Annabelle: Creation premiered at the Los Angeles Film Festival in June, and Gonzo had a front row seat to the movie and the Q&A with the cast afterwards. Director David F. Sandberg was joined by Anthony LaPaglia, Miranda Otto, Stephanie Sigman, Talitha Bateman and Lulu Wilson on stage.
This film tells the story of how the doll from The Conjuring was made. LaPaglia plays a toy maker who adopts with his wife (Otto) a group of orphans. Wilson and Bateman are two sisters and Sigman plays the nun watching over the girls. Go see Annabelle: Creation this weekend and get scared!
Q: Did anyone here have a doll they were afraid of?
LW: I had a really scary Cabbage Patch Doll. All of my family thought I loved it.
DS: My He-Mans were all awesome.
Q: What are the challenges of working on a big set on the studio lot?
DS: No challenges. Just awesomeness. I thought that’s how movies are made, on the Warner Brothers lot. Not all movies are. To be able to design everything and get exactly what you want, we had a great production designer, Jennifer Spence. Things in this movie came to be because of her. Like the whole dumbwaiter sequence wasn’t originally in the script but she was like, “Hey, we can put a dumbwaiter between the bedrooms.” I was like, “Can you put a child in there?” It became a whole sequence from that. It was just a great experience with everyone collaborating and making really cool things.
Q: Lulu, how old are you?
LW: I’m 11.
Q: Do you like scary movies?
LW: I like scary movies. I did my first scary movie when I was six so that kind of desensitized me to the whole genre. After that, I started watching more and then I just got really into them and I started watching every night. I remember the first scary movie I watched, I was like two. It was cool but it was the one with the people who had no faces.
Q: The Descent?
LW: Yes. I don’t remember that but that’s probably why I like them.
Q: Tabitha, how old are you?
TB: I’m 15.
Q: How do you feel about scary movies?
TB: I love them too. I don’t really get scared easily is the thing. There has to be a really good scary movie to make me scared.
Q: What did you like more, playing good Janice or evil Janice?
TB: Actually, it was really fun being evil Janice but I did like being raw, emotional sensitive Janice too. She’s a lot of fun because she’s very different than me because I’m more tough. I don’t cry in front of people very often so she’s very different because she’s always crying and emotional and scared. So that was fun, but evil Janice I got to be pretty creepy.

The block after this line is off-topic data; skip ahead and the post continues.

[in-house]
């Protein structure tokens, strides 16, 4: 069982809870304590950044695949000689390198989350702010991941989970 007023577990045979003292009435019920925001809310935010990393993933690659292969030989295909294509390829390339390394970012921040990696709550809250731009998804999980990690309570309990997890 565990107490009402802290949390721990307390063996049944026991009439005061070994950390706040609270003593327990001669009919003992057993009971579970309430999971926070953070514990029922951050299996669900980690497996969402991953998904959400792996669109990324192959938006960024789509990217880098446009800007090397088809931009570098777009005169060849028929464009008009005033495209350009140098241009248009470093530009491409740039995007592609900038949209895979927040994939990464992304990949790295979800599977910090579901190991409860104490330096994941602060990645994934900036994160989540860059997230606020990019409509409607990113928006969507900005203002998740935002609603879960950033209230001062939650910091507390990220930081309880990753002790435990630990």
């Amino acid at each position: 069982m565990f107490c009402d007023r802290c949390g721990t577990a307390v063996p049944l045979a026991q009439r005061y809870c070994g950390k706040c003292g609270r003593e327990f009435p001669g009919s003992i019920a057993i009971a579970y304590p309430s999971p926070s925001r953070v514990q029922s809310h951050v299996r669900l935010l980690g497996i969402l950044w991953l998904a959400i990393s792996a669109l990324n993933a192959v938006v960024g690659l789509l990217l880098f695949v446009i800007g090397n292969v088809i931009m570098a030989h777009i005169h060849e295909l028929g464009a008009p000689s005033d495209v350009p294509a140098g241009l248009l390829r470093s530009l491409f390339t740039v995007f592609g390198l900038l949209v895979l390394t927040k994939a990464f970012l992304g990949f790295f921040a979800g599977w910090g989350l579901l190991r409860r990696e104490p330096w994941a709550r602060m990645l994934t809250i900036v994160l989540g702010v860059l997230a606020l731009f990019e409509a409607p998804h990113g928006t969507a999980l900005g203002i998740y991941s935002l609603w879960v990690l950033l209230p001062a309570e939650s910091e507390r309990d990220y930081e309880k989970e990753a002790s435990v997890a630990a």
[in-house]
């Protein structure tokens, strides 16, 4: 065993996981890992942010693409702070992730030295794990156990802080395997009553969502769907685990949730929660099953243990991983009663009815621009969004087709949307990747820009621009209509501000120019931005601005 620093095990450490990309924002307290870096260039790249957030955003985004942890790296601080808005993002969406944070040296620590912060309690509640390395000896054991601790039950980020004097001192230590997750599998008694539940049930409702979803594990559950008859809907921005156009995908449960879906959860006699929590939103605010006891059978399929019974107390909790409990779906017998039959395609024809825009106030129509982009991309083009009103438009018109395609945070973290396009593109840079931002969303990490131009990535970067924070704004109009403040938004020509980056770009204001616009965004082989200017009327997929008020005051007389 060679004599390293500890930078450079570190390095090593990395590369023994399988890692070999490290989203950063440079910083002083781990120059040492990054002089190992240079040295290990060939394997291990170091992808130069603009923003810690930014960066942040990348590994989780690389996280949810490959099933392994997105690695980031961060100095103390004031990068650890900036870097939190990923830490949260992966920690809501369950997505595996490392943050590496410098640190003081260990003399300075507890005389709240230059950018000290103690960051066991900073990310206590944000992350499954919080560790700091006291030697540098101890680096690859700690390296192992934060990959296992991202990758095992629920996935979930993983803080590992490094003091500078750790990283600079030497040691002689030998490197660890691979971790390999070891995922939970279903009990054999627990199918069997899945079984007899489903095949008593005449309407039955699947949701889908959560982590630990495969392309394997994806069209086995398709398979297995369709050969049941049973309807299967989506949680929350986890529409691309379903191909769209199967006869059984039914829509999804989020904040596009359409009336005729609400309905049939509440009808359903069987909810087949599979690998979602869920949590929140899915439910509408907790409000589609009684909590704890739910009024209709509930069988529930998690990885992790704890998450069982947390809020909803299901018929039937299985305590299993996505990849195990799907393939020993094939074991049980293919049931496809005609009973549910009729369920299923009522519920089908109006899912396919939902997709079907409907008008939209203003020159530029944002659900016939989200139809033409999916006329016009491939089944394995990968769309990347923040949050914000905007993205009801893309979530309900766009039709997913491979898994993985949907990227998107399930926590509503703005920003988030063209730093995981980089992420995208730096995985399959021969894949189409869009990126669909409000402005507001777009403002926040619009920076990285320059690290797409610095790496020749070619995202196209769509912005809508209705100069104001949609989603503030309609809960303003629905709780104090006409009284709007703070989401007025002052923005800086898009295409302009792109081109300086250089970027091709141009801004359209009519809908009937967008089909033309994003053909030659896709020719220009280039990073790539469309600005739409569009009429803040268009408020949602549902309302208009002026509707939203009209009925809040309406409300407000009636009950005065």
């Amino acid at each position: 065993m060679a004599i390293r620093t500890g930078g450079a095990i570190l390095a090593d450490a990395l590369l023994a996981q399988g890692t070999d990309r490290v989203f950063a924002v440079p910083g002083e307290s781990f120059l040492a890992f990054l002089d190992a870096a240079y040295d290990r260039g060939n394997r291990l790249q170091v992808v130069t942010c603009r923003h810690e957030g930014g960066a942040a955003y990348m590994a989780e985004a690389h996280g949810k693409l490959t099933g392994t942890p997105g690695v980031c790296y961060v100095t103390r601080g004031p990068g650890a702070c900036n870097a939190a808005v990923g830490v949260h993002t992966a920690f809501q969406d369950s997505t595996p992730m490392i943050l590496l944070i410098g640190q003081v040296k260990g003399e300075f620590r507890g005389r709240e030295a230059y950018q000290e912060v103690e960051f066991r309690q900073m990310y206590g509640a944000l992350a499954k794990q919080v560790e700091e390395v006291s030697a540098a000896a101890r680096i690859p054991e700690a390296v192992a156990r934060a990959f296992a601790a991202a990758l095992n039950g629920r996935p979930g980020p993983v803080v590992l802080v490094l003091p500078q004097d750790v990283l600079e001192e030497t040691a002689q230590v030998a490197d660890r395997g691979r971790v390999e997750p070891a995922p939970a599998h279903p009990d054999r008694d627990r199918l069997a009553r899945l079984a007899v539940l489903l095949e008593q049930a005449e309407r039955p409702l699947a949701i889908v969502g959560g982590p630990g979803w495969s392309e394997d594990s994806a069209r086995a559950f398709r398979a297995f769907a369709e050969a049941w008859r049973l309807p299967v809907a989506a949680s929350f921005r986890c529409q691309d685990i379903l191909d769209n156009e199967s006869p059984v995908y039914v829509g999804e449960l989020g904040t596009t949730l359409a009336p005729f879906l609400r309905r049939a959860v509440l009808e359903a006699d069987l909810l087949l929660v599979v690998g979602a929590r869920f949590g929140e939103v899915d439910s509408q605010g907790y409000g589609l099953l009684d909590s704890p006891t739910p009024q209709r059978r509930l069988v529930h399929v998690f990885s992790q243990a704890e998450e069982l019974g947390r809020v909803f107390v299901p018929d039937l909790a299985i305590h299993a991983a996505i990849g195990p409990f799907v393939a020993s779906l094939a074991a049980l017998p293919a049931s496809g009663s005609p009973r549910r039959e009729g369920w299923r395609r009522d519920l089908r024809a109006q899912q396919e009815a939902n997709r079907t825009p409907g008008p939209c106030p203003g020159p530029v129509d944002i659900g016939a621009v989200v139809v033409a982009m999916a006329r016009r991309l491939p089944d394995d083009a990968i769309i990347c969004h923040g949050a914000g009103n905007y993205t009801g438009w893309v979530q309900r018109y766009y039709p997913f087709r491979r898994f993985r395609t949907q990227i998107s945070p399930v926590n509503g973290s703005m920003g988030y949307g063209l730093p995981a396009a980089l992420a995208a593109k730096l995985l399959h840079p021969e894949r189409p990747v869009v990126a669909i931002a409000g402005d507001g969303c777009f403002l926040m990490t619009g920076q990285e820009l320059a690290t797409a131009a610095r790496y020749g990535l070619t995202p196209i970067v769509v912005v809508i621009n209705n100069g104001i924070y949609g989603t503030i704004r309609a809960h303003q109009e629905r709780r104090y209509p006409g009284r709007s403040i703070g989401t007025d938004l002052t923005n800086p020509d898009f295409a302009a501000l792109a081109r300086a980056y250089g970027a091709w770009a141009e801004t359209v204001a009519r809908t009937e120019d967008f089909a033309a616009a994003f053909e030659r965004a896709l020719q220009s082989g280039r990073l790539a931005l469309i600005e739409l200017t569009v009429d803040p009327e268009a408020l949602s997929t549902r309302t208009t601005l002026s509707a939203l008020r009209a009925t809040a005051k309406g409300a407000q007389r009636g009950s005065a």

Q: Stephanie, you’ve done horror before.
SS: You’re not going to ask me my age, correct? [Laughs]
Q: How was this different than other characters?
SS: First of all, I never thought I’d be playing a nun. I told Peter [Safran], the producer of the movie, “Peter, thank you for seeing me as a nun. Especially after the characters I’ve been playing before” which was pretty refreshing. It was a challenge and it was beautiful. I loved it. I love these girls and my whole storyline is just taking care of these girls and being worried about them.
Q: Were your relationships on set similar to the characters in the movie?
LW: We played these really long and intense games of Uno for like three hours at a time on set. I feel like that really solidified the relationship.
TB: And most of the time during the first few days of filming, we were alone shooting mostly because we got called early and we had a lot of scenes together. So that really helped bond us I think.
LW: We also rehearsed a lot before the scene. I feel like that also helped us have a great bond.
SS: Well, they were protecting me in a way because they’re pretty tough. They’re not scared of anything and I’m scared of everything. I think that happens when you’re grown up, right? You’re more scared of everything. When you’re young, you’re brave. You’re not scared of anything in the world. Everything’s new. I admire that so much. I feel like you guys are pretty cool. They were teaching me how to pronounce my name right in English. They were making fun of me because I was scared, so it was fun. We had a lot of fun.